main thing, that we have to learn in order to come fully alive.
– I see. So really what I’m hearing you saying now is that in order to be able to die, we have to be able to live fully.
In order to be able to live fully, we have to be willing and able to die
even before we die. [Right.] That is now. Let’s, let’s focus on that for a moment. Dying before dying. Now here you are seated, um, in a monk’s garb and I take it that in some sense, as a monk
you actively practice dying. Could you speak a little bit about that, not
necessarily even in just your own tradition but this whole practice, the monastic practice of, of welcoming death into life each day. Well, that’s interesting that you should ask that question. Uh, it… first of all, in all the
different monastic traditions death plays a very important role, this awareness of death and
that’s really nice to die and all that. But in my personal vocation when I
was a student a fellow student lent me The Rule of St. Benedict, which is the little book written some, uh, twelve hundred years ago that, uh, the Benedictines live by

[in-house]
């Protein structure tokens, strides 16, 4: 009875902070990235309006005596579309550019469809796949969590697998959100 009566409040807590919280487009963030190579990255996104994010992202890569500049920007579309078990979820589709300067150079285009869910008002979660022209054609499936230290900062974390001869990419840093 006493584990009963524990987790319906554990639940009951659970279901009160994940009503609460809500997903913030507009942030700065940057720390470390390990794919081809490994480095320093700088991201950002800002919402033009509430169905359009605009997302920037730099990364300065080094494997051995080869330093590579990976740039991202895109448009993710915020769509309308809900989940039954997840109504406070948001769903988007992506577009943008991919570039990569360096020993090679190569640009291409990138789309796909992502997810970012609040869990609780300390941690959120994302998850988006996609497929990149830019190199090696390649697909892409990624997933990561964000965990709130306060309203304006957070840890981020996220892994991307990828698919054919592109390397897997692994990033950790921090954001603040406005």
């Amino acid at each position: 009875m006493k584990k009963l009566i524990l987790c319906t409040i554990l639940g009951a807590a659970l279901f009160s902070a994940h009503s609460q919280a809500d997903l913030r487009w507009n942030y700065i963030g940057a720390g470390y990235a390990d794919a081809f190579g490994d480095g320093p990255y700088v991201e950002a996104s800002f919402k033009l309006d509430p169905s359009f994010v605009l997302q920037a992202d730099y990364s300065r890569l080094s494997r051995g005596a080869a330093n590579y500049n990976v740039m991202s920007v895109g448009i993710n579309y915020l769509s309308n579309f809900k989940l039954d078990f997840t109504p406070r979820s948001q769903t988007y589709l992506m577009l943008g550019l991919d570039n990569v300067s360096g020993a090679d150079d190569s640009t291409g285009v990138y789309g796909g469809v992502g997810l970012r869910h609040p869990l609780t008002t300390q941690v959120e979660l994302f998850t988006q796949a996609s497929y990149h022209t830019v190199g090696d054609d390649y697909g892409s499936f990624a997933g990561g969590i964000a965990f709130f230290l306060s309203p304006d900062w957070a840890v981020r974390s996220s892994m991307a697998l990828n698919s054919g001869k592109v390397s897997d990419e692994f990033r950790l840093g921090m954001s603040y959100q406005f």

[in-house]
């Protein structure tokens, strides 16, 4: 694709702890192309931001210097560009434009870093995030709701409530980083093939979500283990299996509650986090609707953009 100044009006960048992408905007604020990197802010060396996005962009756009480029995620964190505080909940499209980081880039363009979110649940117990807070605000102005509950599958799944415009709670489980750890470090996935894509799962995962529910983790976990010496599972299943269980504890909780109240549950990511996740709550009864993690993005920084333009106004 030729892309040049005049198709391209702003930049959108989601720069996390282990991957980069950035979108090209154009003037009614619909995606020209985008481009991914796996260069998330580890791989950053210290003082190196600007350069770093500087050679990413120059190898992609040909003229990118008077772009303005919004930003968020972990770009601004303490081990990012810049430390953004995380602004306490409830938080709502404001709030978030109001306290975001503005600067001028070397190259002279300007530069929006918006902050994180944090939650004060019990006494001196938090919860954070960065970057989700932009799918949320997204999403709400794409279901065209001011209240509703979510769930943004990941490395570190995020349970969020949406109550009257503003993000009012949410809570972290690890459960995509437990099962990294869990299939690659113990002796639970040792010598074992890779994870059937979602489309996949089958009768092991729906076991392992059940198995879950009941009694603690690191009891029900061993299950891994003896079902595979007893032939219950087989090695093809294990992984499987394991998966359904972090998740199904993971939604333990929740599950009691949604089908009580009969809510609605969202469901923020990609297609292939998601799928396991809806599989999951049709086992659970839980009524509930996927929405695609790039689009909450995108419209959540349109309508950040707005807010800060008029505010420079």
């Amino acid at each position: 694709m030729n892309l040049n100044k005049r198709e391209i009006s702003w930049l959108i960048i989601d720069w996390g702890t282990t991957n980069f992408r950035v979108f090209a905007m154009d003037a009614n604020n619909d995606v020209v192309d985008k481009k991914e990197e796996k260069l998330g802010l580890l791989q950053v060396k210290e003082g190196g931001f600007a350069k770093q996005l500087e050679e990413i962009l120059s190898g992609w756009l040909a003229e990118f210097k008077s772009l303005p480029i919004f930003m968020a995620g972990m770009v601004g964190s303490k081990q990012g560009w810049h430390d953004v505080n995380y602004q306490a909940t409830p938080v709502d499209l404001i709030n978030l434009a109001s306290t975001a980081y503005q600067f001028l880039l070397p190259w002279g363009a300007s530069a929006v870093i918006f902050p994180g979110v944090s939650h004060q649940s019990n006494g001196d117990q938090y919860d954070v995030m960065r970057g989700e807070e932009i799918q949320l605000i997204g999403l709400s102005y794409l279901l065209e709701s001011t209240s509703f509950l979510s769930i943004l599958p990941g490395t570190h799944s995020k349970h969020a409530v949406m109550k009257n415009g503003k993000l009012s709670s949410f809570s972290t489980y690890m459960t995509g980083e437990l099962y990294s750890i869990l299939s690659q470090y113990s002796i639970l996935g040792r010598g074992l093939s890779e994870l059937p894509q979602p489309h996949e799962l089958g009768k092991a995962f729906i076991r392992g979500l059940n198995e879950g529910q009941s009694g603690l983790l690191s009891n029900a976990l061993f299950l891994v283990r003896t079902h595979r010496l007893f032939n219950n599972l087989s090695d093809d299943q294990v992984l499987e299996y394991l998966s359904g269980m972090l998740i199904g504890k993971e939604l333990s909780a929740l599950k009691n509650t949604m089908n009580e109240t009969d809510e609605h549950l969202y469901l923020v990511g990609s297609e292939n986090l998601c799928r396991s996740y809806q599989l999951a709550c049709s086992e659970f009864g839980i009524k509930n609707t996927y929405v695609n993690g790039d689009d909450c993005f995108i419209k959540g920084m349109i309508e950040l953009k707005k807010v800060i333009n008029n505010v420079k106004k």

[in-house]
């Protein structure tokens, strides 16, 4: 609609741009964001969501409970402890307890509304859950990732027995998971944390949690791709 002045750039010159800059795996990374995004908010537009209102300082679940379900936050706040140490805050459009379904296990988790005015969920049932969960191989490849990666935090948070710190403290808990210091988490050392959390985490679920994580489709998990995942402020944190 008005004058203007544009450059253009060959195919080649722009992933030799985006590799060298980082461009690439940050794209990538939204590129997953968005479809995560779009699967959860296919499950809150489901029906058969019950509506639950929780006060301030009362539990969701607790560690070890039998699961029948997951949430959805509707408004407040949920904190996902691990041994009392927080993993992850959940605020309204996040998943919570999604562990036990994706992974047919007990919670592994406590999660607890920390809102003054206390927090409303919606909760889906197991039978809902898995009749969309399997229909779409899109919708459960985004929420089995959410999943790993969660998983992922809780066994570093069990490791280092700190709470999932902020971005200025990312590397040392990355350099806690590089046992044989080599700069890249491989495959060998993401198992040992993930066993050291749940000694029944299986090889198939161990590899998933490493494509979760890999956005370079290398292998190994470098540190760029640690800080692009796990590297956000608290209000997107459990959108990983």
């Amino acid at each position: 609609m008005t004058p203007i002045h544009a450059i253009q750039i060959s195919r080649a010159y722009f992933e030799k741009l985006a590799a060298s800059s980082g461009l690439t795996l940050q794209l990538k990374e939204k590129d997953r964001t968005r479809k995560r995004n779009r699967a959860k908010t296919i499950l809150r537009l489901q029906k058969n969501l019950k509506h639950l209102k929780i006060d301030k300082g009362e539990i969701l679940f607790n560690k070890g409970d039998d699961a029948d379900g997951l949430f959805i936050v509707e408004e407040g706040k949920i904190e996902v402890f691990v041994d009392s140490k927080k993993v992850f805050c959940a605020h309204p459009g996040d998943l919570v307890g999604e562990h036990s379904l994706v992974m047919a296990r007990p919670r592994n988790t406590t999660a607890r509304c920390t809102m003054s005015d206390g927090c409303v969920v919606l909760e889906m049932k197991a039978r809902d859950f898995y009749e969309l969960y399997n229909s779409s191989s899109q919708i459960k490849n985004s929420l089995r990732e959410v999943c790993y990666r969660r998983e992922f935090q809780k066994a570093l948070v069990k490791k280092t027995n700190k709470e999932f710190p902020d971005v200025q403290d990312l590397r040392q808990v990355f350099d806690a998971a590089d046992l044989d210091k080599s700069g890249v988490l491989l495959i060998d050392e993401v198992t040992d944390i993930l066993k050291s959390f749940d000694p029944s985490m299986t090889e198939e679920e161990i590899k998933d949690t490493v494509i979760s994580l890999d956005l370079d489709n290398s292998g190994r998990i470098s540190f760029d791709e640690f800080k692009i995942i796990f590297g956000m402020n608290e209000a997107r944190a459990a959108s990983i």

and they arranged their monasteries by. And when I read it for the first time there was one
sentence that most struck me of all the things in there, and that was the little sentence: “To
have death at all times before your eyes.” And when I read that I thought, oh, gee, uh, when it comes to dying, even if that is in eighty years or a hundred years – at that time that was
still a possibility – uh, I would like to have had death at all times before my eyes.
Because that seems to me then I would have lived the way I would like to have lived. Uh, so that really struck me that much.
And actually in the acceptance of a… of a novice into the monastery,
for instance, when you become a monk, uh, this is not done in that climactic way, in this climactic way any more
but it used to be done that even some funeral rites were performed. For instance,
that you were covered with the pall with which the casket is covered, but still you
stretch out as, as if you were dead on the ground. And then you are raised